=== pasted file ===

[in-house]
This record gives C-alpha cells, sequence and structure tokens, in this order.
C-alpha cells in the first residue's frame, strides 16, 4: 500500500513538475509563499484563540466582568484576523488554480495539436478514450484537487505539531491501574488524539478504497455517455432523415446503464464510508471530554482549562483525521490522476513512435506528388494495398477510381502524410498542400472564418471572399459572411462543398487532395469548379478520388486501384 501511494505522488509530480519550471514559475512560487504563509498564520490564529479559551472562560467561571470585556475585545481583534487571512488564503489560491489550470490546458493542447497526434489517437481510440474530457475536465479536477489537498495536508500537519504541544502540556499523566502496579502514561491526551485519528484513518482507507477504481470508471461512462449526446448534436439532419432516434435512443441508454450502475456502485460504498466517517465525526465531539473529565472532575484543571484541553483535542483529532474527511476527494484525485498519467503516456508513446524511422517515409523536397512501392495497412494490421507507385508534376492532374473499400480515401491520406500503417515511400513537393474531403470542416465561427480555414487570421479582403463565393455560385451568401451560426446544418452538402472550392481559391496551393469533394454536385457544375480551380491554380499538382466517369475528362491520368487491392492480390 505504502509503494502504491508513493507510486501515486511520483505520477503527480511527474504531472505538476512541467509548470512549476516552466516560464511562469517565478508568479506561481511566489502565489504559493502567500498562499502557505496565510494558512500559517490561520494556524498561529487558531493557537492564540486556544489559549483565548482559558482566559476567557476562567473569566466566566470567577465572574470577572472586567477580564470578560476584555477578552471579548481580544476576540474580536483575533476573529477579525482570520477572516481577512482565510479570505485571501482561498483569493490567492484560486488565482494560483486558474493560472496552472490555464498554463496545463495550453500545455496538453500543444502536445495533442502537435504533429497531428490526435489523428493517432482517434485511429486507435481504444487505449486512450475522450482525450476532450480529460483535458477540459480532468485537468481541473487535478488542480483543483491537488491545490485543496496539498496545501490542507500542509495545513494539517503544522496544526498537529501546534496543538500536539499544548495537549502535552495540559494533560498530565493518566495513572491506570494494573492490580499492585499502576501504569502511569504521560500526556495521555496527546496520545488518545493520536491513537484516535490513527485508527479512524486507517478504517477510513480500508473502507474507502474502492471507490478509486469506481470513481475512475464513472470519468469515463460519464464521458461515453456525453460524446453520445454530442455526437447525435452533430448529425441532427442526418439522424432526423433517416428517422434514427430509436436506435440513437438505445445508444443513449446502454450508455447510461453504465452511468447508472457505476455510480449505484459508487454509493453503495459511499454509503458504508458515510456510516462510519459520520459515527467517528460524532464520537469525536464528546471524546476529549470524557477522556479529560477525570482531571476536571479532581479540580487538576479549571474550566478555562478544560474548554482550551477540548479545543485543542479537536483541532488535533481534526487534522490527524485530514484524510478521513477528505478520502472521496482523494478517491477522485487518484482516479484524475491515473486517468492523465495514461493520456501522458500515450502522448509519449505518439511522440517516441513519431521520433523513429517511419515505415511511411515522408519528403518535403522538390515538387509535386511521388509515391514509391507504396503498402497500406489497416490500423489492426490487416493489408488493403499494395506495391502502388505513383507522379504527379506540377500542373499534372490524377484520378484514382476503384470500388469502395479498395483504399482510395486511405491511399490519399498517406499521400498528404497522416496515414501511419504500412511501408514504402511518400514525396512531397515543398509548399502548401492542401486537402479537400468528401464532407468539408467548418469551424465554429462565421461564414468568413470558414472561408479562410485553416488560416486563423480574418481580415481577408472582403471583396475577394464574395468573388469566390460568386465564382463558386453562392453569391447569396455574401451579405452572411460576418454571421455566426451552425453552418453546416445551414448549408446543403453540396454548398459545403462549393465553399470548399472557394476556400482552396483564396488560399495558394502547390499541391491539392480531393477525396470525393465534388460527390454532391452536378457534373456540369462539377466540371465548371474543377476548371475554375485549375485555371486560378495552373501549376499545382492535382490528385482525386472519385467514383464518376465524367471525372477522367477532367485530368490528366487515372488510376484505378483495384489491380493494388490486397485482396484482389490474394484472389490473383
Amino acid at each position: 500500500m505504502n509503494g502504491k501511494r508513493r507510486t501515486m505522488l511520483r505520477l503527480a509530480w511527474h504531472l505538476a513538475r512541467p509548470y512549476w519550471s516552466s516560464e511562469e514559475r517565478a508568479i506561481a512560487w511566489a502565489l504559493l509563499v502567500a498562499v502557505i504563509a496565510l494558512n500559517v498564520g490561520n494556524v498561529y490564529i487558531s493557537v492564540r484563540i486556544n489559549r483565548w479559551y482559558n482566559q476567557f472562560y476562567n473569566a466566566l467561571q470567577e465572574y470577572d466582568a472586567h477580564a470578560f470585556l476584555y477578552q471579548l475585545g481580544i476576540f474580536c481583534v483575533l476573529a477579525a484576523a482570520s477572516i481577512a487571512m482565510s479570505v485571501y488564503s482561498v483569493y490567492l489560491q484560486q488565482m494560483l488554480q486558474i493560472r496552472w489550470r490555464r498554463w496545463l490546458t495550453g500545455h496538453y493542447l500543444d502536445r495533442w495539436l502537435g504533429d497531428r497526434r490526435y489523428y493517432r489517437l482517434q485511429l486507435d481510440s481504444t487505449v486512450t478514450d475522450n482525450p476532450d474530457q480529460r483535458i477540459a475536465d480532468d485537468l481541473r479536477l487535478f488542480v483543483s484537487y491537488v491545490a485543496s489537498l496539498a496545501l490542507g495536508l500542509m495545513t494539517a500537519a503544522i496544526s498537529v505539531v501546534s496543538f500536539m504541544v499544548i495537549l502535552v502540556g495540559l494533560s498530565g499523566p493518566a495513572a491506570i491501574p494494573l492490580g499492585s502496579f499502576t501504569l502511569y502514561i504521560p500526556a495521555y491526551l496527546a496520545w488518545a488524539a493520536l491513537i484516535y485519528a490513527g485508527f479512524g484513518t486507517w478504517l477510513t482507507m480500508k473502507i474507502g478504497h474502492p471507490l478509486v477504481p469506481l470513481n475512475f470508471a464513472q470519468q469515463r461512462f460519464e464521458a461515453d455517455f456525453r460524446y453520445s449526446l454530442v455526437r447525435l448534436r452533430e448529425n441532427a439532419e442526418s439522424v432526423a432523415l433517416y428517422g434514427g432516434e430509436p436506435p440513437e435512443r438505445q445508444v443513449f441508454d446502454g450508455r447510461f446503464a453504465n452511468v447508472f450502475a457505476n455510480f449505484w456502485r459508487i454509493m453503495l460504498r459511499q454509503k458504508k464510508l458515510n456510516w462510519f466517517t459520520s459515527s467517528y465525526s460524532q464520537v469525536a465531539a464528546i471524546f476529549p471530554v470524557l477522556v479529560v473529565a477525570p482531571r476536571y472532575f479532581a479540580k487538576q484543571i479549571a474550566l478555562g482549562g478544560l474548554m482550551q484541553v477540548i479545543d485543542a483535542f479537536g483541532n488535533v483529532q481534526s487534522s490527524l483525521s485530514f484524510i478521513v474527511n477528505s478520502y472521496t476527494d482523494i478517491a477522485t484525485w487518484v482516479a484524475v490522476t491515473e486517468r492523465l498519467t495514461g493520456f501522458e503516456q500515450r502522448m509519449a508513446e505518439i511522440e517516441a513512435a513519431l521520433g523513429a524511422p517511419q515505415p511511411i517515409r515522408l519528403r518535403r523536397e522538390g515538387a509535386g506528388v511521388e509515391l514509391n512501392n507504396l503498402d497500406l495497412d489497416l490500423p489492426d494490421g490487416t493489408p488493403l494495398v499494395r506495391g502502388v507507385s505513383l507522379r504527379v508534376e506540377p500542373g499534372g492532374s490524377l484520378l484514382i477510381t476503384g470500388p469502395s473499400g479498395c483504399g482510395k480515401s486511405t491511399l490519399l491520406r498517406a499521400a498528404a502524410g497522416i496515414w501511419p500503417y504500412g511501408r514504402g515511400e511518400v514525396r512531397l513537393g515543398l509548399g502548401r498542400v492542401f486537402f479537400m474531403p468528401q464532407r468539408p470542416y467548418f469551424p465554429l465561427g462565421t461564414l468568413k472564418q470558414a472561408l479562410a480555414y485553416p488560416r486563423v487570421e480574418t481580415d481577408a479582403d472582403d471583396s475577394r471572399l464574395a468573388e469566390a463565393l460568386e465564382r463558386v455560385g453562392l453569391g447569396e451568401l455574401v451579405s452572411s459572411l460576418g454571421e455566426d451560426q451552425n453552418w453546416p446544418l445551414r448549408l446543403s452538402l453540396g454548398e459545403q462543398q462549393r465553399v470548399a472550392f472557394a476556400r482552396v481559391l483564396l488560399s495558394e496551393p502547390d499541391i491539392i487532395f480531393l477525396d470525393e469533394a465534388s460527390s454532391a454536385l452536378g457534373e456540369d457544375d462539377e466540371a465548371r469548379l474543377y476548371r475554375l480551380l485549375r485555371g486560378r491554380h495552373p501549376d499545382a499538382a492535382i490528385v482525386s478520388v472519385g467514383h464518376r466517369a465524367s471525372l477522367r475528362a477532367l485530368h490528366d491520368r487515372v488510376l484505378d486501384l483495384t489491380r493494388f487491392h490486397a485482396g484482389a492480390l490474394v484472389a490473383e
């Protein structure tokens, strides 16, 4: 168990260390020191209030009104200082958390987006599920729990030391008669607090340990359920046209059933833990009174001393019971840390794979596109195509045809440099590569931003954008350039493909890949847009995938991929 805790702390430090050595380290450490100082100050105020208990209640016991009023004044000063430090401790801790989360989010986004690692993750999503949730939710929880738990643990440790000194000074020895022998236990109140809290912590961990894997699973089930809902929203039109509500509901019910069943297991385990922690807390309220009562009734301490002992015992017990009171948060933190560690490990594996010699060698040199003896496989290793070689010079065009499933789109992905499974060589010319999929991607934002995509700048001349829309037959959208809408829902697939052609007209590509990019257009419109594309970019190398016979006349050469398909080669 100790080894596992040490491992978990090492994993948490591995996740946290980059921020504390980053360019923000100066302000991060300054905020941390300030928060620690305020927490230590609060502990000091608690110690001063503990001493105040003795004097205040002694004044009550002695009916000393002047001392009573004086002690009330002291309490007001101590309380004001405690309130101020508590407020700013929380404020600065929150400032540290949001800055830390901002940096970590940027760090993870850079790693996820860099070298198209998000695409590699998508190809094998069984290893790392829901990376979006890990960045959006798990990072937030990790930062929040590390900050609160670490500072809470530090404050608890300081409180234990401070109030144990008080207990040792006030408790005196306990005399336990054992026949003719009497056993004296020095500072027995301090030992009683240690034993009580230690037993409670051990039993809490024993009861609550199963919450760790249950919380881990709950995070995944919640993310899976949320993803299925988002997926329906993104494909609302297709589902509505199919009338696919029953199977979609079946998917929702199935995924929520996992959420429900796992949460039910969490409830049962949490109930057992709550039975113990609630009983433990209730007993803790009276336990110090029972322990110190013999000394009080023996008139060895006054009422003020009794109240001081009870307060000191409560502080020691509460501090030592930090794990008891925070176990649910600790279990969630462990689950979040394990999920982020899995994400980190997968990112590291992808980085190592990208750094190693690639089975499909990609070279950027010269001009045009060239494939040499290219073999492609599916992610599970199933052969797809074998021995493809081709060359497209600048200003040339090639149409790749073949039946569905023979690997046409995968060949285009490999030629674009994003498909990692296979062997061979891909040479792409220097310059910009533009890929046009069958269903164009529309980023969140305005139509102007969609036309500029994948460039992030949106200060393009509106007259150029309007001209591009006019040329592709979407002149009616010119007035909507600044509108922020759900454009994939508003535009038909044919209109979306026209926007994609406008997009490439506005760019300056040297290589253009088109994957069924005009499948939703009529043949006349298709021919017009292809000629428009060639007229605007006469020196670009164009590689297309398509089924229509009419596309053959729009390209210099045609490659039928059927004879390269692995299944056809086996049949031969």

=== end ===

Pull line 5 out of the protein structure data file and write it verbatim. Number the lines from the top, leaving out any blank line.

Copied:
């Protein structure tokens, strides 16, 4: 168990260390020191209030009104200082958390987006599920729990030391008669607090340990359920046209059933833990009174001393019971840390794979596109195509045809440099590569931003954008350039493909890949847009995938991929 805790702390430090050595380290450490100082100050105020208990209640016991009023004044000063430090401790801790989360989010986004690692993750999503949730939710929880738990643990440790000194000074020895022998236990109140809290912590961990894997699973089930809902929203039109509500509901019910069943297991385990922690807390309220009562009734301490002992015992017990009171948060933190560690490990594996010699060698040199003896496989290793070689010079065009499933789109992905499974060589010319999929991607934002995509700048001349829309037959959208809408829902697939052609007209590509990019257009419109594309970019190398016979006349050469398909080669 100790080894596992040490491992978990090492994993948490591995996740946290980059921020504390980053360019923000100066302000991060300054905020941390300030928060620690305020927490230590609060502990000091608690110690001063503990001493105040003795004097205040002694004044009550002695009916000393002047001392009573004086002690009330002291309490007001101590309380004001405690309130101020508590407020700013929380404020600065929150400032540290949001800055830390901002940096970590940027760090993870850079790693996820860099070298198209998000695409590699998508190809094998069984290893790392829901990376979006890990960045959006798990990072937030990790930062929040590390900050609160670490500072809470530090404050608890300081409180234990401070109030144990008080207990040792006030408790005196306990005399336990054992026949003719009497056993004296020095500072027995301090030992009683240690034993009580230690037993409670051990039993809490024993009861609550199963919450760790249950919380881990709950995070995944919640993310899976949320993803299925988002997926329906993104494909609302297709589902509505199919009338696919029953199977979609079946998917929702199935995924929520996992959420429900796992949460039910969490409830049962949490109930057992709550039975113990609630009983433990209730007993803790009276336990110090029972322990110190013999000394009080023996008139060895006054009422003020009794109240001081009870307060000191409560502080020691509460501090030592930090794990008891925070176990649910600790279990969630462990689950979040394990999920982020899995994400980190997968990112590291992808980085190592990208750094190693690639089975499909990609070279950027010269001009045009060239494939040499290219073999492609599916992610599970199933052969797809074998021995493809081709060359497209600048200003040339090639149409790749073949039946569905023979690997046409995968060949285009490999030629674009994003498909990692296979062997061979891909040479792409220097310059910009533009890929046009069958269903164009529309980023969140305005139509102007969609036309500029994948460039992030949106200060393009509106007259150029309007001209591009006019040329592709979407002149009616010119007035909507600044509108922020759900454009994939508003535009038909044919209109979306026209926007994609406008997009490439506005760019300056040297290589253009088109994957069924005009499948939703009529043949006349298709021919017009292809000629428009060639007229605007006469020196670009164009590689297309398509089924229509009419596309053959729009390209210099045609490659039928059927004879390269692995299944056809086996049949031969």